Thursday, January 6, 2011

Bare Root Fruit Trees: Choosing and Planting

What is a bare root fruit tree? A young fruit or nut-bearing deciduous tree, offered for sale in the winter. “A stick with roots”. Fruits include apples, apricots, apriums, cherries, figs, mulberries, peaches, pears, persimmons, plums, pluots, nectarines and pomegranates. Nut varieties are also available bare root in the winter, including walnuts, almonds, pistachios, filberts, chestnuts and pecans. Vine and bush fruits are also for sale in the winter, including blueberries, grapes and kiwi. Citrus is an evergreen plant, available year round.
Why grow your own fruit? For better health and better taste. Nothing beats the taste of home grown fruit! What follows are some tips for

turning this...

 Into this!                                                                                                Or this!

Shop local.
Your local nurseryperson knows your soil and growing conditions, and will carry fruit tree varieties that will do well in your area. Of those, choose fruit trees that you enjoy! Wondering which ones taste the best? Master fruit tasters have their favorites listed online, at, a wholesale grower of fruit and nut trees. Consider getting several trees that will ripen at different times.

Before You Buy, Plan Ahead.
Fruit trees do best in a sunny location with good drainage. They need eight or more hours of sun. Six hours of sun is pushing your luck. Wet soils are a major cause of fruit tree failure. 

If that hole you dug doesn’t drain within 24 hours, build a raised bed, at least 4’ x 4’x 12-16” high. Cherries and apricots need the best drainage for success. The fruit trees most tolerant of slow-draining soils are apples and pears.

Don’t be too concerned about a crooked top. After you plant a three to five foot tall bare root fruit tree, you can cut it off at knee-height. That way, the fruit-bearing branches will be lower, within easy reach. If you don’t let the tree get taller than seven feet, that fruit will ALWAYS be easy to reach.

Pay attention to the bud union. This is the spot where the tree variety is attached to the rootstock. It should be straight, not bent.

Look at the roots. They should not be brittle, damaged or cracked.

Walk away from bare root trees that:

• Have tunneling around the bud union (they might be borers).
• Oozing, dark colored bark (might be bacterial canker).
• Have been at the nursery for more than two years, if they are in containers. If in doubt, ask the nurseryperson.

When you get the tree home:
Treat it nice, immediately. Don’t let the roots dry out. If you are going to plant later that day or the next day, place the tree in a bucket of water or cover with a wet blanket. If it is going to be several days before you plant, bury the roots into soil (“heeling in”). This can be in your garden soil, compost, potting soil, or even a pile of wet leaves.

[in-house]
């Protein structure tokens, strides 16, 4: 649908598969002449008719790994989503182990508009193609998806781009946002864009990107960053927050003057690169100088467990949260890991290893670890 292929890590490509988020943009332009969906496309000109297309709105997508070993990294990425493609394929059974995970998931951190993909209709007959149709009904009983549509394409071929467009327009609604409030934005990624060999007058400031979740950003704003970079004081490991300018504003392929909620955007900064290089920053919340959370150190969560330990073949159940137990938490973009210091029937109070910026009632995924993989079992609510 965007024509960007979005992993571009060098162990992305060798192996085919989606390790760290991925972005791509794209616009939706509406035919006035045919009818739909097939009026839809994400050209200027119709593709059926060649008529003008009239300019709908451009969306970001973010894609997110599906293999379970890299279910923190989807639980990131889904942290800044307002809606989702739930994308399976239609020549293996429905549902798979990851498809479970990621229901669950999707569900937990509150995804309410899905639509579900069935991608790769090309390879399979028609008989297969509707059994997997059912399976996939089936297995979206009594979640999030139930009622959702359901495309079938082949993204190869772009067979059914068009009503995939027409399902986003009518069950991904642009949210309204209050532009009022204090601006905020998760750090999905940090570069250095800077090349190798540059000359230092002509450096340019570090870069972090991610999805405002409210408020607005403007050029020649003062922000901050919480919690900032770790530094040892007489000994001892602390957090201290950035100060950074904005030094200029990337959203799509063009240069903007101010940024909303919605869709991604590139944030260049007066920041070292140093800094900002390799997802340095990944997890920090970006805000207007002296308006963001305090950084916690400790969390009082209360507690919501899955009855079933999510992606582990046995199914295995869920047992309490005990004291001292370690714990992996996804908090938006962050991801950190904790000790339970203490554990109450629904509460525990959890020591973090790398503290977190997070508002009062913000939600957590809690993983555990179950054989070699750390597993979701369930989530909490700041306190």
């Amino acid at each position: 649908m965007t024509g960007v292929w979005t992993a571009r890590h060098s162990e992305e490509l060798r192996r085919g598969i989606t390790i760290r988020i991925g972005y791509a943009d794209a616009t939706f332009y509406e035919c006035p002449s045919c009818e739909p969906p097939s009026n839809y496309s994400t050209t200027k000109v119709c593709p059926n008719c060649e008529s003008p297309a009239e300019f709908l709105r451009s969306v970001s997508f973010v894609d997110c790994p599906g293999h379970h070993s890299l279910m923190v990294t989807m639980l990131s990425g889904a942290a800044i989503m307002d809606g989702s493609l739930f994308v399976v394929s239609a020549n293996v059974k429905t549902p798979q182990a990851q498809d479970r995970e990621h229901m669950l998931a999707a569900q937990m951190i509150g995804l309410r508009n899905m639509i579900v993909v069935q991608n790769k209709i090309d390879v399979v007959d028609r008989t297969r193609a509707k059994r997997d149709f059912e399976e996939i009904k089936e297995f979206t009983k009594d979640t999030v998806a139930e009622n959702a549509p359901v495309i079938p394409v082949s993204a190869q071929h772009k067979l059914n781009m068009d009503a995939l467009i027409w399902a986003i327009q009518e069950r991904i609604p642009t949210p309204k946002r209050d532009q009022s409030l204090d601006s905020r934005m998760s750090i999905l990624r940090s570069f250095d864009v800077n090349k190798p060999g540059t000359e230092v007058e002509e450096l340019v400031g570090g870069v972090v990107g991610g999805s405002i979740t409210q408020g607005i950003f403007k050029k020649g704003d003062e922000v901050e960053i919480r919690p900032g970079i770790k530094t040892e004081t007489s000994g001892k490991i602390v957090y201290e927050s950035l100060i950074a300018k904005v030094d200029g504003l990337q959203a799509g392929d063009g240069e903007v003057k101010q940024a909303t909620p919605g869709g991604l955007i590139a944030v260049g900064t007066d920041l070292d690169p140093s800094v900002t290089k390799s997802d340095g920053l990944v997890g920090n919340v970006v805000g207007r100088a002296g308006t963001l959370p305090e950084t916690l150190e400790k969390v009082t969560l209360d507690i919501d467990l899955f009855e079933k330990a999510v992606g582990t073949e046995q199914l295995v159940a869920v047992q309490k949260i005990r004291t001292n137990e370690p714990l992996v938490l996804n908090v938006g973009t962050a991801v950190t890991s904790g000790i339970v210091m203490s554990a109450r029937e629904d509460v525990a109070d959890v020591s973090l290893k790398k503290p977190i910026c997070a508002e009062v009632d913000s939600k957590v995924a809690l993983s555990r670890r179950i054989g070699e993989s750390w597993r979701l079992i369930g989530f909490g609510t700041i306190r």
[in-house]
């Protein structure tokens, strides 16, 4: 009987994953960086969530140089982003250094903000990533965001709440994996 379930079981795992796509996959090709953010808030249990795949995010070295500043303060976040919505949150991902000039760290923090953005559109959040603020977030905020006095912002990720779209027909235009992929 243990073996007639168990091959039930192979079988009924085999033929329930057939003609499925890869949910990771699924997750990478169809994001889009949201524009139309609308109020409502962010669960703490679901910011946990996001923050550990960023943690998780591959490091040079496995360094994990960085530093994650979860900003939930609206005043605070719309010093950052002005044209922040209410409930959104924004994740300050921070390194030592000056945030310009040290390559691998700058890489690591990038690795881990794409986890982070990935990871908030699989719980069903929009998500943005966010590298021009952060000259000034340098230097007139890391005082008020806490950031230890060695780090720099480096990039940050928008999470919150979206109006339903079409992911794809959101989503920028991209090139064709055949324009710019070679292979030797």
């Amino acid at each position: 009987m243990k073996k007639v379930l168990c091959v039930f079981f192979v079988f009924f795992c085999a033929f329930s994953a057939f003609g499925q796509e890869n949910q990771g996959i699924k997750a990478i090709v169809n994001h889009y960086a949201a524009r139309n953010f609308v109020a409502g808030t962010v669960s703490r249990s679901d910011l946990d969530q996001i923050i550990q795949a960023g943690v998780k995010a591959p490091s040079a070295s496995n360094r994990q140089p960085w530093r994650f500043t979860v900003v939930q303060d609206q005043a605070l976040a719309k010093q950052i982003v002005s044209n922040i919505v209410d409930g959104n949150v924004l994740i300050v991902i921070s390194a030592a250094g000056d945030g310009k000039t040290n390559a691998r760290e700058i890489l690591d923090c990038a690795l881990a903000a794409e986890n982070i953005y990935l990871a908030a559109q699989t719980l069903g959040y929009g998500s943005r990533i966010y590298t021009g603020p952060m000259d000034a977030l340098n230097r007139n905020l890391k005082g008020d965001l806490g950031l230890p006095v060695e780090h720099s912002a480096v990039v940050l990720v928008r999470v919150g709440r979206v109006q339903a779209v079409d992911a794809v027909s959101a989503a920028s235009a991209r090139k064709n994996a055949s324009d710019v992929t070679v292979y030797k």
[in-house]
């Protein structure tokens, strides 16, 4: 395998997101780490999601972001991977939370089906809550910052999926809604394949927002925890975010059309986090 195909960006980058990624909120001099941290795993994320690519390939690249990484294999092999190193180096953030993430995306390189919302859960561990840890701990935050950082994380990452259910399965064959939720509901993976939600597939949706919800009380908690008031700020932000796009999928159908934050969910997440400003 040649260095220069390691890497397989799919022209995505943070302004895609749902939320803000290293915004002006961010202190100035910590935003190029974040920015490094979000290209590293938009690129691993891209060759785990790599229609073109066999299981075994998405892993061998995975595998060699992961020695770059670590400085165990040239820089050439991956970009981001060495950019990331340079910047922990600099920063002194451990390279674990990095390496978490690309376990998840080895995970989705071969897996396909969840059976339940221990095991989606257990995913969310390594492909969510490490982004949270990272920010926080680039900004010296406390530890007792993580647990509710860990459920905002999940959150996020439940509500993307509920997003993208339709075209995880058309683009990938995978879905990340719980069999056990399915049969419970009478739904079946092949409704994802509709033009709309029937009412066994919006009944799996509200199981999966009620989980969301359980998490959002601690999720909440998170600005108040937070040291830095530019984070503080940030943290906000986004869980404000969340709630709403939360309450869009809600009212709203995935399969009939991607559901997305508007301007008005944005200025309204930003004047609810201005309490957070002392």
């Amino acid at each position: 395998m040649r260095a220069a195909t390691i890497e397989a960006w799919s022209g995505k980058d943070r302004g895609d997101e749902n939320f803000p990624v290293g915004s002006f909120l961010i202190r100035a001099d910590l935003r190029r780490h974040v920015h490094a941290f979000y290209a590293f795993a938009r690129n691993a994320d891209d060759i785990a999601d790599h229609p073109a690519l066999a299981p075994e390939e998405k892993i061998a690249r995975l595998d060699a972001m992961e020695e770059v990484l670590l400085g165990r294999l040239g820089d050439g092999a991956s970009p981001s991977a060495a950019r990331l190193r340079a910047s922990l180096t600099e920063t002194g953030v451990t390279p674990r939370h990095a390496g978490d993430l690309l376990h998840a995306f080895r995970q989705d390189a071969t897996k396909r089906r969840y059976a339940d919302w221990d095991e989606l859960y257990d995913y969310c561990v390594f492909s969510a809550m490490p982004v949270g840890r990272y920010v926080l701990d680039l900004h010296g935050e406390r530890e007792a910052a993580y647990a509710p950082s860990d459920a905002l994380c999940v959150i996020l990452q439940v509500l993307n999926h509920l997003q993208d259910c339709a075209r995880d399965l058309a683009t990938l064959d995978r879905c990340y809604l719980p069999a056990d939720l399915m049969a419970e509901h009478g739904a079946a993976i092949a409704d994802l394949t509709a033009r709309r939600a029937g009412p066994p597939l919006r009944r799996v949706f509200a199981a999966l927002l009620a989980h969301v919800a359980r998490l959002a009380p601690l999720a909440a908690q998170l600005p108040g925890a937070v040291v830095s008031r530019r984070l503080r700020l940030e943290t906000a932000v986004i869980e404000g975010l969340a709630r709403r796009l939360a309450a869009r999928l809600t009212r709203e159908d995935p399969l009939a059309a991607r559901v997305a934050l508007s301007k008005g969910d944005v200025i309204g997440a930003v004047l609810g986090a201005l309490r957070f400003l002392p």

Dig a $50 Hole for that $20 Tree.

The hole should be wide, not deep. About four feet wide and as deep as the rootstock portion of the tree. Loosen the six feet of surrounding soil outside the hole to that depth. Feeder roots travel outward, not downward.

Plant the Tree Correctly.
Set the tree on a slight mound in the middle of the hole, and gently coax the roots to face outward. Look for  a color change on the tree below the bud union; the tree should be planted no deeper than that. Ideally, plant the tree with that mark about an inch above the existing soil line to allow for settling. Set your shovel handle across the hole to determine that point. Use only the soil that came with the hole.

Top With Mulch. After planting, surround the tree with three or four inches of organic mulch; the mulch should extend out several feet. Mulch feeds the soil, suppresses weeds, cools the soil in the summer and helps maintain even moisture, too. Don’t let mulch touch the trunk, though. That can lead to rot problems.

Wait until the tree is actively growing, choosing a fertilizer that lists fruit trees on the label. Whichever fertilizer you use, read and follow label directions.

Add Water. Carefully.
The primary cause of fruit tree failure is poor irrigation: either too much or too little water. Use a moisture meter or a soil auger to determine how wet or dry the soil is at root level. Or, grab a handful of the soil at a depth of 8 to 10 inches to determine how wet the soil is. Start doing this when that new fruit tree begins to flower. And, do it before you water.

Give the tree some sunburn protection. Paint that bare stick with a 50-50 mix of interior white latex paint and water; or, purchase tree whitewash at a nursery. That new tree is very susceptible to sunburn, which can lead to a cracked trunk…an entry point for insect and disease problems. 

In a few years, with a little bit of care, your kitchen counter will be overflowing with homegrown, healthy fruit.


  1. I really enjoy reading these posts! Thank you for all the good information!

    I don't have a great in-ground place to plant trees, and I'd love to see a post about bare root trees planted in large planters or half barrels.

  2. It's all true. I've done it :-) 60 times :-)

  3. Last year I did all the wrong things with fruit trees. This year, I'm doing it right, thanks to this post.